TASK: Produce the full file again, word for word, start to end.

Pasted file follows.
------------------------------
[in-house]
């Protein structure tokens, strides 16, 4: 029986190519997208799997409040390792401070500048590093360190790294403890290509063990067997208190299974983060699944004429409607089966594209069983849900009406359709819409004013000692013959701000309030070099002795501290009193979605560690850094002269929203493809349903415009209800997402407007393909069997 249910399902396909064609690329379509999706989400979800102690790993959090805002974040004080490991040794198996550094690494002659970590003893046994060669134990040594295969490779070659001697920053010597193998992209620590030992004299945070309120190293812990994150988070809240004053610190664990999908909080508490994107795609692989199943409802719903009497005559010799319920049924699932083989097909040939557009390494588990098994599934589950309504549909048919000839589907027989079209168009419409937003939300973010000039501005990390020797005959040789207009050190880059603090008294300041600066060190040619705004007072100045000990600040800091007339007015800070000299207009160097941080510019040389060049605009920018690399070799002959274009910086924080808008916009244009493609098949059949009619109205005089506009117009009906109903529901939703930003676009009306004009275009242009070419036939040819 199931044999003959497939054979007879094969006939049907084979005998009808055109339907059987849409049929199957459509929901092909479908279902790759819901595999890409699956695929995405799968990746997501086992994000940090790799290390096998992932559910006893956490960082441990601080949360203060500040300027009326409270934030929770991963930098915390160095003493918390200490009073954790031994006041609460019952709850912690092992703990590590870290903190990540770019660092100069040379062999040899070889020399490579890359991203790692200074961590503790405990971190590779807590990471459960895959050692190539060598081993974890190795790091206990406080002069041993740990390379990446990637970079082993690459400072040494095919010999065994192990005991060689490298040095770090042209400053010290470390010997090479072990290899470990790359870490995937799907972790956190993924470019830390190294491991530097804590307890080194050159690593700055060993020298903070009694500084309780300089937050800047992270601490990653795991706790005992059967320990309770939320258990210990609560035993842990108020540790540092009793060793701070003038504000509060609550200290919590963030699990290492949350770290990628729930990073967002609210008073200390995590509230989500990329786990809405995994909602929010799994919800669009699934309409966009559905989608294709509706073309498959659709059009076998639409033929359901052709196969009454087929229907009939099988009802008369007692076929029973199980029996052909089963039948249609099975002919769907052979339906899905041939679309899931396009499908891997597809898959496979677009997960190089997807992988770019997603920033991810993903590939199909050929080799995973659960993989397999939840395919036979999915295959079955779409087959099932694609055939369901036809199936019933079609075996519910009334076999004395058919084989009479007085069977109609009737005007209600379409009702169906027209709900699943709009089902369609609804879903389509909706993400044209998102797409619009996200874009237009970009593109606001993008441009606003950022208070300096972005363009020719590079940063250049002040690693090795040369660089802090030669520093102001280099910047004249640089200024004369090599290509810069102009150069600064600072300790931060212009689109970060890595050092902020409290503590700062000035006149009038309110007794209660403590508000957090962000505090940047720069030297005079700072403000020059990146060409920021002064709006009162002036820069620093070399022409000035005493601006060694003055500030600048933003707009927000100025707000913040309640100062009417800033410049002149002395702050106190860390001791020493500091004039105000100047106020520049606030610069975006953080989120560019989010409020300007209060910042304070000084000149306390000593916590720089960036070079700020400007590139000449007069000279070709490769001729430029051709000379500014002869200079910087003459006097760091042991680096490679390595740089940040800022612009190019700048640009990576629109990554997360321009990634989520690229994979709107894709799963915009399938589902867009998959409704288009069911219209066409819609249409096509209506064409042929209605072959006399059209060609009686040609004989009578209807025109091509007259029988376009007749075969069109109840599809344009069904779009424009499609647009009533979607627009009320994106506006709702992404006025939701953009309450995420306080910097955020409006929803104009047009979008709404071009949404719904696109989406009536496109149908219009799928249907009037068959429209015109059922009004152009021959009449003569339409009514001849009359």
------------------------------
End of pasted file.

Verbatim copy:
[in-house]
């Protein structure tokens, strides 16, 4: 029986190519997208799997409040390792401070500048590093360190790294403890290509063990067997208190299974983060699944004429409607089966594209069983849900009406359709819409004013000692013959701000309030070099002795501290009193979605560690850094002269929203493809349903415009209800997402407007393909069997 249910399902396909064609690329379509999706989400979800102690790993959090805002974040004080490991040794198996550094690494002659970590003893046994060669134990040594295969490779070659001697920053010597193998992209620590030992004299945070309120190293812990994150988070809240004053610190664990999908909080508490994107795609692989199943409802719903009497005559010799319920049924699932083989097909040939557009390494588990098994599934589950309504549909048919000839589907027989079209168009419409937003939300973010000039501005990390020797005959040789207009050190880059603090008294300041600066060190040619705004007072100045000990600040800091007339007015800070000299207009160097941080510019040389060049605009920018690399070799002959274009910086924080808008916009244009493609098949059949009619109205005089506009117009009906109903529901939703930003676009009306004009275009242009070419036939040819 199931044999003959497939054979007879094969006939049907084979005998009808055109339907059987849409049929199957459509929901092909479908279902790759819901595999890409699956695929995405799968990746997501086992994000940090790799290390096998992932559910006893956490960082441990601080949360203060500040300027009326409270934030929770991963930098915390160095003493918390200490009073954790031994006041609460019952709850912690092992703990590590870290903190990540770019660092100069040379062999040899070889020399490579890359991203790692200074961590503790405990971190590779807590990471459960895959050692190539060598081993974890190795790091206990406080002069041993740990390379990446990637970079082993690459400072040494095919010999065994192990005991060689490298040095770090042209400053010290470390010997090479072990290899470990790359870490995937799907972790956190993924470019830390190294491991530097804590307890080194050159690593700055060993020298903070009694500084309780300089937050800047992270601490990653795991706790005992059967320990309770939320258990210990609560035993842990108020540790540092009793060793701070003038504000509060609550200290919590963030699990290492949350770290990628729930990073967002609210008073200390995590509230989500990329786990809405995994909602929010799994919800669009699934309409966009559905989608294709509706073309498959659709059009076998639409033929359901052709196969009454087929229907009939099988009802008369007692076929029973199980029996052909089963039948249609099975002919769907052979339906899905041939679309899931396009499908891997597809898959496979677009997960190089997807992988770019997603920033991810993903590939199909050929080799995973659960993989397999939840395919036979999915295959079955779409087959099932694609055939369901036809199936019933079609075996519910009334076999004395058919084989009479007085069977109609009737005007209600379409009702169906027209709900699943709009089902369609609804879903389509909706993400044209998102797409619009996200874009237009970009593109606001993008441009606003950022208070300096972005363009020719590079940063250049002040690693090795040369660089802090030669520093102001280099910047004249640089200024004369090599290509810069102009150069600064600072300790931060212009689109970060890595050092902020409290503590700062000035006149009038309110007794209660403590508000957090962000505090940047720069030297005079700072403000020059990146060409920021002064709006009162002036820069620093070399022409000035005493601006060694003055500030600048933003707009927000100025707000913040309640100062009417800033410049002149002395702050106190860390001791020493500091004039105000100047106020520049606030610069975006953080989120560019989010409020300007209060910042304070000084000149306390000593916590720089960036070079700020400007590139000449007069000279070709490769001729430029051709000379500014002869200079910087003459006097760091042991680096490679390595740089940040800022612009190019700048640009990576629109990554997360321009990634989520690229994979709107894709799963915009399938589902867009998959409704288009069911219209066409819609249409096509209506064409042929209605072959006399059209060609009686040609004989009578209807025109091509007259029988376009007749075969069109109840599809344009069904779009424009499609647009009533979607627009009320994106506006709702992404006025939701953009309450995420306080910097955020409006929803104009047009979008709404071009949404719904696109989406009536496109149908219009799928249907009037068959429209015109059922009004152009021959009449003569339409009514001849009359």